S&TS journal

Science & Technology Studies


EASST has launched its own international, peer reviewed, online journal Science & Technology Studies.

In response to the steady growth of our field EASST wishes to create a new strong international journal, which is also delivered as a membership benefit to members. The journal is a development of Science Studies, which has a 25 volume history of internationally peer-reviewed publications. The journal is under review to be included in social science citation index (SSCI) and has increased its number of issues to three in 2013 and will target four issues per year in the near future.

EASST members (and other subscribers) will have exclusive access to each new issue for a 4 month period.  Members will receive an email with access details. All older content is open access – a principle of scientific publishing EASST wishes to endorse.

Previous issues can be found on the journal’s own website at www.sciencetechnologystudies.org


Latest Issue: Science & Technology Studies: Volume 27 (2) 2014

  • Guest Editorial
    Antti Silvast, Hannu Hänninen and Sampsa Hyysalo
    Energy in Society. Energy Systems and Infrastructures in Society: Concluding Issue 3 of 3
  • Arthur Jobert and Claire Le Renard
    Framing Prototypes: The Fast Breeder Reactor in France (1950s–1990s) (see abstract)
  • Vincent F Ialenti
    Adjudicating Deep Time: Revisiting the United States’ High-Level Nuclear Waste Repository Project at Yucca Mountain (see abstract)
  • Ana Delicado, Luís Junqueira, Susana Fonseca, Mónica Truninger, Luís Silva, Ana Horta and Elisabete Figueiredo
    Not in Anyone’s Backyard? Civil Society Attitudes towards Wind Power at the National and Local Levels in Portugal (see abstract)
  • Jenny Palm and Sarah J Darby
    The Meanings of Practices for Energy Consumption – a Comparison of Homes and Workplaces (see abstract)
  • Antti Silvast and Mikko J Virtanen
    Keeping Systems at Work: Electricity Infrastructure from Control Rooms to Household Practices (see abstract)

 


Abstracts


Framing Prototypes: The Fast Breeder Reactor in France (1950s–1990s)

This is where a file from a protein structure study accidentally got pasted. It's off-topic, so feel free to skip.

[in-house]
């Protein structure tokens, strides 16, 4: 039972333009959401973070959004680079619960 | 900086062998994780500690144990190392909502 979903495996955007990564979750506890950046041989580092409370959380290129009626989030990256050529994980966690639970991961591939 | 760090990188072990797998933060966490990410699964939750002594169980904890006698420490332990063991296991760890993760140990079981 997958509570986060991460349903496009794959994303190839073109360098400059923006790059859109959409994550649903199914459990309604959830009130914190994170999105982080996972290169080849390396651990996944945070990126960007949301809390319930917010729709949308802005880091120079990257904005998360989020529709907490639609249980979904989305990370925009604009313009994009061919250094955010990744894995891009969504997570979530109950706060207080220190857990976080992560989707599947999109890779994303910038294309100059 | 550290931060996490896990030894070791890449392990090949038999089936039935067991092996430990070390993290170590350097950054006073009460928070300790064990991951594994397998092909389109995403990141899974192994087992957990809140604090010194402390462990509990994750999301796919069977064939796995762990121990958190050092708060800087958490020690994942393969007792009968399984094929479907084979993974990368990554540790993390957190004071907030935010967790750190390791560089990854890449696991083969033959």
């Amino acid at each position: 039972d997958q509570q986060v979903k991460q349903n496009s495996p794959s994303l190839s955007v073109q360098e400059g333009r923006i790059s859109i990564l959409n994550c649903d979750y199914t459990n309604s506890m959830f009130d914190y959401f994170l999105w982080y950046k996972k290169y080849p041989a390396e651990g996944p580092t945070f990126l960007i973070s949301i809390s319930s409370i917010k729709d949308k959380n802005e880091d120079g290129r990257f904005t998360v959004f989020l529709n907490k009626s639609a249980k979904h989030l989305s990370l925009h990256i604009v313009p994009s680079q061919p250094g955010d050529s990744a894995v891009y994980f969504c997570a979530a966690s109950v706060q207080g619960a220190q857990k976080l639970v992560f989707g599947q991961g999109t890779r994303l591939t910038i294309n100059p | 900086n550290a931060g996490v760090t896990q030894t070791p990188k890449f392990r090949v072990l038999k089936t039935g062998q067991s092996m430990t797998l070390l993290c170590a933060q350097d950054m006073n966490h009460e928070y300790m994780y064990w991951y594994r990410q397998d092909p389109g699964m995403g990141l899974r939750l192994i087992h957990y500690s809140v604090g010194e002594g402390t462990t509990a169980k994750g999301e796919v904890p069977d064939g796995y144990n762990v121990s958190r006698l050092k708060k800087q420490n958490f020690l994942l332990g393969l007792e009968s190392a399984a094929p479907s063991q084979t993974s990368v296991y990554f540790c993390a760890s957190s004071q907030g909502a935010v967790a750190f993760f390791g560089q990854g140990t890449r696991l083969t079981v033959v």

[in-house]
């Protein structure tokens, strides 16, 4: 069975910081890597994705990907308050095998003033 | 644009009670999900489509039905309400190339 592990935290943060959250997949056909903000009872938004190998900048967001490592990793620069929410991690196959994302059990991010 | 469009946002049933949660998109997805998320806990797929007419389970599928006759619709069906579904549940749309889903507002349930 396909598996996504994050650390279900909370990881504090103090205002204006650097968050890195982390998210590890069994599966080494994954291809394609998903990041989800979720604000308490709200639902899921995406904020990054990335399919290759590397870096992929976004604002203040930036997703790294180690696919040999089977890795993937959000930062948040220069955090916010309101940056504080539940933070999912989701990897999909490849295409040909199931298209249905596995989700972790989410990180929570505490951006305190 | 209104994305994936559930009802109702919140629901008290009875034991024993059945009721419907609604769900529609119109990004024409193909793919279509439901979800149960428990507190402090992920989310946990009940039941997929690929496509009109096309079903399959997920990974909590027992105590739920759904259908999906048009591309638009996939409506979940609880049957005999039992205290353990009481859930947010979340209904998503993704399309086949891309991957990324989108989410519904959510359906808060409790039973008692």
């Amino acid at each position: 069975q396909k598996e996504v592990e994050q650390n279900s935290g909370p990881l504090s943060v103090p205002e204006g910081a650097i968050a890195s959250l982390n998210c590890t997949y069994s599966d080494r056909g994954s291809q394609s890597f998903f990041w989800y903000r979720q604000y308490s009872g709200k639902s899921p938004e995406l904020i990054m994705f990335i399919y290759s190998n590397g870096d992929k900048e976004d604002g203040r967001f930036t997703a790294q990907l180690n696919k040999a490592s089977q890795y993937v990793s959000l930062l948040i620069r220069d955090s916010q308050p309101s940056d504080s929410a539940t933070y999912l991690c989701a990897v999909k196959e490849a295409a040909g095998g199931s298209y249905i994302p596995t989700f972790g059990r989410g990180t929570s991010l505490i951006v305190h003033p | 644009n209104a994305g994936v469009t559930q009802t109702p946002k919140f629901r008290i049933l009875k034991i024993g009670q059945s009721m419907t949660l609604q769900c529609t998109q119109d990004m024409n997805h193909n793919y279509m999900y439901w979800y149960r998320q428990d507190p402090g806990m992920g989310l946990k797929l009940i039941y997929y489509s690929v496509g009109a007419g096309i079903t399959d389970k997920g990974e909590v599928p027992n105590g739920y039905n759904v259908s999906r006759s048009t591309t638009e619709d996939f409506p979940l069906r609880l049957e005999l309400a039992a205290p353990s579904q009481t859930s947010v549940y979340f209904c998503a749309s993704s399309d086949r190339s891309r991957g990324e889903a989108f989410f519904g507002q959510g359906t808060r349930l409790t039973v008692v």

Arthur Jobert and Claire Le Renard
This paper considers a crucial moment in the innovation process: the shift from a research phase to an industrial phase. The empirical study examines the development in France of Fast Breeder Reactor technology (FBR), from the 1950s to the early closure of the Superphénix plant in 1997. A turning point occurred in the late 1960s, when several European countries judged that the FBR technology was a promising electricity generation technology that would soon be mature for commercialisation, in a context of technological nationalism and future energy scarcity. In this paper, we analyse how the framing of the resulting prototype as “industrial” entailed an impact on decisions during the three decades that the project lasted. Aiming at describing the project actors in action without judging their decision-making processes, we use the ‘framing’ concept preferably to other approaches such as ‘path dependency’. This concept choice is the subject of the discussion.
Keywords: nuclear technology, framing, prototypes
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Adjudicating Deep Time: Revisiting the United States’ High-Level Nuclear Waste Repository Project at Yucca Mountain
Vincent F Ialenti
This paper draws upon perspectives on legal personhood, expert knowledge practices, and social relations influential in STS and anthropology to revisit the legal procedural framing of the United States’ now-defunct high-level nuclear waste repository project at Yucca Mountain. Specifically, it examines how this project reinvented both (a) conventional figures of legal personhood as what is called a ‘reasonably maximally exposed individual’ and (b) legal adjudication’s familiar ‘rule-facts-judge’ template as a frame for establishing the repository licensing regime’s delegation of roles, responsibilities, and duties in response to its unique regulatory horizons that extended millennia into the future. Unpacking the implications of these familiar legal figures being brought to bear on historically unprecedented ‘deep’ timescales, this paper concludes by offering alternative lines of inquiry for interdisciplinary analysis of nuclear energy and its associated waste products.